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Spending Plan Holds Promises for Levees
But battle in Congress has New Orleans flood defense rebuilders holding their breaths
By Tom Ichniowski and Angelle Bergeron
Hitchings: Reconstructed and beefed-up system would lessen the chance of catastrophic failure, but would not likely prevent flooding in another major storm. (Photo by Angelle Bergeron for ENR)

A broadly supported spending measure battling its way through Congress would double the amount of federal emergency funds available for rebuilding and hardening hurricane-hammered New Orleans levees. But at ENR press time, final passage was entangled with another hotly contested issue.

After emerging from a House and Senate conference committee, the final version of the bill to which the levee repair provision is attached was approved Dec. 19 with a 308-106 vote by the full House. But the Senate balked over another provision that was attached in committee by Sen. Ted Stevens (R-Alaska) to open the Arctic National Wildlife Refuge to energy exploration (see story, p. 9). Should the measure pass, New Orleans reconstruction officials could not say if it would fund a program to bring the city’s flood defenses to a level that would beat back a Category 3 hurricane.

The proposed $2.9-billion infusion for the U.S. Army Corps of Engineers is part of a $32-billion hurricane relief package that House and Senate negotiators attached to a fiscal year 2006 Dept. of Defense spending measure. The new hurricane relief plan is nearly twice as large as the $17 billion that President George W. Bush had recommended, and it has a much heavier emphasis on infrastructure work than other emergency funds approved in recent months. But the fate of the entire package hinged on the Senate, which was poised on Dec. 21 for critical votes on the Arctic oil exploration rider.

If the measure passes, the Corps’ allotment of $2.4 billion for flood control includes funding “at full federal expense repairs to non-federal levees and pumps and to construct levees and floodwalls to original design levels rather than pre-storm conditions,” according to the conference report. It specifies that $544 million is “to accelerate the completion of unconstructed portions of authorized hurricane, storm damage reduction and flood control projects in the greater New Orleans and south Louisiana area.”

(Diagram courtesy of U.S. Army Corps of Engineers)

The measure includes $225 million for southeast Louisiana, $121 million for Lake Pontchartrain and vicinity and $148 million for West Bank New Orleans and vicinity. Another $75 million was earmarked for emergency repairs in Mississippi. The report says $468 million of the $2.4 billion is to reimburse other Corps projects from which the agency transferred funds to finance the early post-storm repairs.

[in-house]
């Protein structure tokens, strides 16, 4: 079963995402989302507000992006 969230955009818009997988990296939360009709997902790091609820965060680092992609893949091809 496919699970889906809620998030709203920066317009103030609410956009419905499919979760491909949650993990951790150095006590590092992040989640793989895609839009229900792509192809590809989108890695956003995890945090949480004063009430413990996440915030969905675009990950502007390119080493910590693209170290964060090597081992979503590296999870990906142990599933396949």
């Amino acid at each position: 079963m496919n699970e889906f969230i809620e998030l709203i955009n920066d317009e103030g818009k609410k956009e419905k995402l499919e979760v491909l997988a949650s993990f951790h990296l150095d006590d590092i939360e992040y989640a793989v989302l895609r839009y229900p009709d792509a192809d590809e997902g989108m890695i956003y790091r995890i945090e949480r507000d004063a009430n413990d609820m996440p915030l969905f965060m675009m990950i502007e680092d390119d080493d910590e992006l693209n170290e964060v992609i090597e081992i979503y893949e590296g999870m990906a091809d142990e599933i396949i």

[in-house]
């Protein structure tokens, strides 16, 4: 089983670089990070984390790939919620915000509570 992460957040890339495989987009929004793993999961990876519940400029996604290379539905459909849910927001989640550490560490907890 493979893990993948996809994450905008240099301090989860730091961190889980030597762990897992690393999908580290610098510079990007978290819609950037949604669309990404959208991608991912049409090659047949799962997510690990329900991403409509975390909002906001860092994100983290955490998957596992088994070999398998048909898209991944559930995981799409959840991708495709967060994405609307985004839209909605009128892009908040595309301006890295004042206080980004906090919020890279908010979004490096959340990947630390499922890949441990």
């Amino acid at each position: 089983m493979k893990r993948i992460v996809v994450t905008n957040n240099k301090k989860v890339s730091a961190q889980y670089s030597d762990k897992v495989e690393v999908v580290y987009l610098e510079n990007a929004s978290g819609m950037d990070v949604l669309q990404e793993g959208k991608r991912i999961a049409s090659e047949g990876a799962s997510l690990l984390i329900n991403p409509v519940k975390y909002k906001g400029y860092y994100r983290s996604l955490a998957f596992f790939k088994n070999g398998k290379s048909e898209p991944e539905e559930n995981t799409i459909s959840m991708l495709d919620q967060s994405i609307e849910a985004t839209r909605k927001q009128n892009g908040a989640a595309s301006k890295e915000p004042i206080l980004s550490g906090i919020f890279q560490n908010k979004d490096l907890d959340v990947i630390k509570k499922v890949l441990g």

Some of the $2.4 billion is intended to cover “the increased cost of mat-laying operations due to storm impacts.” The Corps uses a barge-operated mat-laying system to armor the water side of levees with prefabricated mats.

On top of the $2.4 billion is another $328 million “to restore navigation channels and harbors to pre-storm conditions and to repair flood damage reduction and other projects in states affected by Hurricanes Katrina, Rita, Ophelia and Wilma.” Some of that figure is for erosion protection for hurricane protection projects along the Mississippi River Gulf Outlet, a light commercial shipping channel that runs just outside New Orleans’ eastern line of levee defenses. Some researchers believe the MRGO channel may have contributed to the city’s flooding disaster. There is no money allotted for redredging it.

Dan Hitchings, the U.S. Army Corps of Engineers director of the New Orleans reconstruction effort dubbed Task Force Hope, said the new money would let the Corps bolster and improve the system, even if levees were overtopped. Armoring the levees against scour damage would help keep them intact even if they were overtopped and shielding the pump stations from floodwaters would ensure their survival.

But Hitchings believes flood defenses reconstructed to the level authorized by the bill would not prevent flooding from another storm of Katrina’s strength. Speaking at a Dec. 15 press conference in New Orleans, Hitchings said counter-measures include correcting the slope of levees and adding a rock base on the water side of canal levees to break down waves and prevent undermining. Placing rocks or gabion baskets of wire or fabric would reduce scour on the back side in the event of overtopping.

Still, depending upon direction and surge, storms weaker than a Category 3 hurricane could overtop levees in parts of eastern New Orleans, St. Bernard and Plaquemines parishes, even with the currently scheduled levee improvements, Hitchings said. He also warned that the system will not be able to withstand the impact if stronger storms hit in the next hurricane season.

Current and pending appropriations do not include funding for long-term solutions like floodgates and new pumping stations.

Related Links:
  • $3 Billion Proposed for New Orleans Levee Work, But No Safety Guarantee,
  • Sheet Piles Pulled in Big Easy Measure Up: Test Tools Donít
  • Levees - Peer Review Panel Named,

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